Daylight Saving Time Affects More Than Your Sleep
Believe it or not, daylight saving time – when we “spring forward” and set our clocks one hour ahead – may be harmful to your health. While you may not have felt the slight time change immediately, the shift can significantly impact your well-being, experts say.
In fact, over time, the switch can become difficult, leaving you feeling groggy, as well as impact your motor skills, appetite and heart.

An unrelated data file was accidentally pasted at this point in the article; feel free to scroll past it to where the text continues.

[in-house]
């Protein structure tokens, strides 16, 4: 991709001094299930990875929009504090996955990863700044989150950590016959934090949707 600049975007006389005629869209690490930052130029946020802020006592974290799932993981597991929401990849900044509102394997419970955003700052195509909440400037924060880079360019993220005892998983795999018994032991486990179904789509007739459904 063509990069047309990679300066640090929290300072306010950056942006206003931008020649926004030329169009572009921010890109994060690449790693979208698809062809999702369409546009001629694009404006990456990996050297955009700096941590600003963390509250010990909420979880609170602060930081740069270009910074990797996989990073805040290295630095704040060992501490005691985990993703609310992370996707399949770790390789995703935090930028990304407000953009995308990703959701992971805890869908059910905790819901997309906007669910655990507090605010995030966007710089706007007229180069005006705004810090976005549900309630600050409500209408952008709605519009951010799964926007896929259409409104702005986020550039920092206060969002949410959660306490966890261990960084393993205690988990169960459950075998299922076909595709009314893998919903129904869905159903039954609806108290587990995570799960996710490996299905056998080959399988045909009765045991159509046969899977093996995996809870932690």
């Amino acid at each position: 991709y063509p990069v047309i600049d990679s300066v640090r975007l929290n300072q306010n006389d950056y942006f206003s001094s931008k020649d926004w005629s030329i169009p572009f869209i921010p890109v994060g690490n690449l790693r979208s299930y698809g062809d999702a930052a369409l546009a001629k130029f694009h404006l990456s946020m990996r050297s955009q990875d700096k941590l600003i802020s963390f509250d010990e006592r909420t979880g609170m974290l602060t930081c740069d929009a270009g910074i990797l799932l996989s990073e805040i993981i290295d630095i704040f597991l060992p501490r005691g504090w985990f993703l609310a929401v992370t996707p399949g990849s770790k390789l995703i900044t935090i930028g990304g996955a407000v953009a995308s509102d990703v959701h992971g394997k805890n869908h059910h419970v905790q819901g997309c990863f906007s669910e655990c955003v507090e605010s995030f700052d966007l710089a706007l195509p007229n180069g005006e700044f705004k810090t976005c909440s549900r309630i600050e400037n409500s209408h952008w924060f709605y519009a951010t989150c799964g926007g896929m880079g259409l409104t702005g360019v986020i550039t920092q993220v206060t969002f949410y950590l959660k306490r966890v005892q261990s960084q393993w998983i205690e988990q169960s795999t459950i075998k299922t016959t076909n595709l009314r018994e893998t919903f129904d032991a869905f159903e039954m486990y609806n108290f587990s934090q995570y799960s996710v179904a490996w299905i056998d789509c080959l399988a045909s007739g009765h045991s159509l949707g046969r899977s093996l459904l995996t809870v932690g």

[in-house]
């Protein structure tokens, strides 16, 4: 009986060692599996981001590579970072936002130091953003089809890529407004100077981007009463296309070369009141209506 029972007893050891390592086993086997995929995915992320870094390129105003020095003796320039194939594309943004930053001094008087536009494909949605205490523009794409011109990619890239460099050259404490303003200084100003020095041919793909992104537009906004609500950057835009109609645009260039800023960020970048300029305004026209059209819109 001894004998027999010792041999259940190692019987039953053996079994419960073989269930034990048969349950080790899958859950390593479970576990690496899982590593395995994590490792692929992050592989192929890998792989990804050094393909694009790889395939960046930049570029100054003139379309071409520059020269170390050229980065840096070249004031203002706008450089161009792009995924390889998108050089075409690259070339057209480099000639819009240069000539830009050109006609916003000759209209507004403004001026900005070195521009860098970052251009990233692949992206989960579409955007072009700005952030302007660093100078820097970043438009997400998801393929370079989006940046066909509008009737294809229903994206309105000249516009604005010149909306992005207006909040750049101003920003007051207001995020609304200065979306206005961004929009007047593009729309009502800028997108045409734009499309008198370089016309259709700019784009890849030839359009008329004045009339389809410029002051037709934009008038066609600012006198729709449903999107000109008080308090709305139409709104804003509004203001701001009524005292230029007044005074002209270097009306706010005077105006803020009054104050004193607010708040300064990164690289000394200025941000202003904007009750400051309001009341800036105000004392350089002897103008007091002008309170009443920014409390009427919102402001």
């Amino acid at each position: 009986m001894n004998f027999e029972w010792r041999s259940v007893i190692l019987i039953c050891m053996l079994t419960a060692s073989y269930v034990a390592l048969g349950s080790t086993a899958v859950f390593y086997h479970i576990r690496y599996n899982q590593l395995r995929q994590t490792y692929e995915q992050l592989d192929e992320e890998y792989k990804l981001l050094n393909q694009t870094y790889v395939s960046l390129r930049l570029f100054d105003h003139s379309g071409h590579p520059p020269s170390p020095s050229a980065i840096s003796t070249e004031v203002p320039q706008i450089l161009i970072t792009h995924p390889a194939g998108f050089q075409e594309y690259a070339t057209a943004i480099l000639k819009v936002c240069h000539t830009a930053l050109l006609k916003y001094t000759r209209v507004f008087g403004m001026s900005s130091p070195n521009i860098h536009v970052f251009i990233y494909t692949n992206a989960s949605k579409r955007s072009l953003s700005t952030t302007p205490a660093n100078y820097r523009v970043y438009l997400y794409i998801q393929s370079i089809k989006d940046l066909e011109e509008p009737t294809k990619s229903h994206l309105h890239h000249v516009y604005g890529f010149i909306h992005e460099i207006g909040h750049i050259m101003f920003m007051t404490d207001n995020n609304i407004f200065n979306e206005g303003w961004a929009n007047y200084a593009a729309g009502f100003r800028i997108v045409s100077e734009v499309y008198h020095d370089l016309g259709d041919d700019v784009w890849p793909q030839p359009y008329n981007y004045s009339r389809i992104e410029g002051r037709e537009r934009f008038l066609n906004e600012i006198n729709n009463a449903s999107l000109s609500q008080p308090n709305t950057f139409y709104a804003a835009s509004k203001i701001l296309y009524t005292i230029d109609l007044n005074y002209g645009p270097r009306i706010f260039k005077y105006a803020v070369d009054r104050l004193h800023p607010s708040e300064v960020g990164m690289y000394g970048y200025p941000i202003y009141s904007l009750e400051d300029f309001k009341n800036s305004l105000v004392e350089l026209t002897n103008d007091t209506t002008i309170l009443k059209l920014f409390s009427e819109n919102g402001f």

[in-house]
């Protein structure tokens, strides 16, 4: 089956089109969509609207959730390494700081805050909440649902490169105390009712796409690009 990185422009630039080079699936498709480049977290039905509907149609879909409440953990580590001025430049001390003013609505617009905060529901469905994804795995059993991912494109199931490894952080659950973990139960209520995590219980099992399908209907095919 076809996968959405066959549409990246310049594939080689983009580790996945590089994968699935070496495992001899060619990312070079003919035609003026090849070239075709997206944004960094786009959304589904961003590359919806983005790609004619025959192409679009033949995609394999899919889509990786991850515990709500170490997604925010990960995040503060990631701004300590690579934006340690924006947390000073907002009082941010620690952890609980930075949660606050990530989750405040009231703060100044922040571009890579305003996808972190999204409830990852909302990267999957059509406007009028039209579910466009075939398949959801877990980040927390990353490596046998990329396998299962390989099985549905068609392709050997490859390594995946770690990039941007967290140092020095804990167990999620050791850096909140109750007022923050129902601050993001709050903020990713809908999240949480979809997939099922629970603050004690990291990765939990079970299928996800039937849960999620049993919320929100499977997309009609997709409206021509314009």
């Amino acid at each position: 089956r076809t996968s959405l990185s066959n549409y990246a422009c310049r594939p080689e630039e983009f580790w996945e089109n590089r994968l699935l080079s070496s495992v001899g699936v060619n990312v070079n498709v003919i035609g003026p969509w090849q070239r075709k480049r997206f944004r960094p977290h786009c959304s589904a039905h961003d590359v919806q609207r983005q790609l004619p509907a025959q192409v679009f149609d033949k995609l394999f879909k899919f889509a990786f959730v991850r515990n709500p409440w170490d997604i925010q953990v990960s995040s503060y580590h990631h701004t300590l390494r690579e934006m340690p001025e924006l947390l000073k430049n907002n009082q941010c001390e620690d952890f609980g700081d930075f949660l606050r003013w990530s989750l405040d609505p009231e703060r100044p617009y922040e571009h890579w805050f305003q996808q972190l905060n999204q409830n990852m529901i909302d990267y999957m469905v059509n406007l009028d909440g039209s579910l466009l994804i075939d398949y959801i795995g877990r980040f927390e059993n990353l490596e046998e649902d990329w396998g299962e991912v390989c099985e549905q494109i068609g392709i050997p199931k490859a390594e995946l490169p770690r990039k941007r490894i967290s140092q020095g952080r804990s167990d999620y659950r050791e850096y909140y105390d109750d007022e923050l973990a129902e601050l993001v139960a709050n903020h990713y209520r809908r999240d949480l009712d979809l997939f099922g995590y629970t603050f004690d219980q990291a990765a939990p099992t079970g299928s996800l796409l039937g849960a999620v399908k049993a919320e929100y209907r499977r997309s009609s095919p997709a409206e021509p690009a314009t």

A 2016 study found that the overall rate for stroke jumped 8 percent in the two days following daylight saving time, with cancer patients and people aged 65 and older, 25 percent and 20 percent more likely to suffer a heart ailment, respectively.
“Previous studies have shown that disruptions in a person’s circadian rhythm, also called an internal body clock, increase the risk of ischemic stroke, so we wanted to find out if daylight saving time was putting people at risk,” said study author Jori Ruuskanen, MD, PhD, of the University of Turku in Turku, Finland.
Another study indicates that the number of heart attacks was about 21 percent lower than usual for the week following the conclusion of daylight saving time than all the other weeks of the year.